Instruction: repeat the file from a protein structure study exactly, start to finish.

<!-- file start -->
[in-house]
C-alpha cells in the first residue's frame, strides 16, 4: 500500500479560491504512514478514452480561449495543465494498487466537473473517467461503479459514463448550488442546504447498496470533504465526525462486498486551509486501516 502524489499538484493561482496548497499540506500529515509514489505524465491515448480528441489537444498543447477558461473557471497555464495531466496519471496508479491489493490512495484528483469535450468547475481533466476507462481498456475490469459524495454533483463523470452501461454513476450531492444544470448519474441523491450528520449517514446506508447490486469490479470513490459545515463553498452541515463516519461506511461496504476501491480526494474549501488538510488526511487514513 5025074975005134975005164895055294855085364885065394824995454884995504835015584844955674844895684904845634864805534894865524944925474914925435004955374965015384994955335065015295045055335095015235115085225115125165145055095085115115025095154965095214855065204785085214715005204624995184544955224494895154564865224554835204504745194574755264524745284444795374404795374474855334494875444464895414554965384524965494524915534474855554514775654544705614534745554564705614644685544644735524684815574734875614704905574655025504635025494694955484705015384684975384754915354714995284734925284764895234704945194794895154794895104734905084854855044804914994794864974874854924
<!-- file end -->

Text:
[in-house]
C-alpha cells in the first residue's frame, strides 16, 4: 500500500479560491504512514478514452480561449495543465494498487466537473473517467461503479459514463448550488442546504447498496470533504465526525462486498486551509486501516 502524489499538484493561482496548497499540506500529515509514489505524465491515448480528441489537444498543447477558461473557471497555464495531466496519471496508479491489493490512495484528483469535450468547475481533466476507462481498456475490469459524495454533483463523470452501461454513476450531492444544470448519474441523491450528520449517514446506508447490486469490479470513490459545515463553498452541515463516519461506511461496504476501491480526494474549501488538510488526511487514513 5025074975005134975005164895055294855085364885065394824995454884995504835015584844955674844895684904845634864805534894865524944925474914925435004955374965015384994955335065015295045055335095015235115085225115125165145055095085115115025095154965095214855065204785085214715005204624995184544955224494895154564865224554835204504745194574755264524745284444795374404795374474855334494875444464895414554965384524965494524915534474855554514775654544705614534745554564705614644685544644735524684815574734875614704905574655025504635025494694955484705015384684975384754915354714995284734925284764895234704945194794895154794895104734905084854855044804914994794864974874854924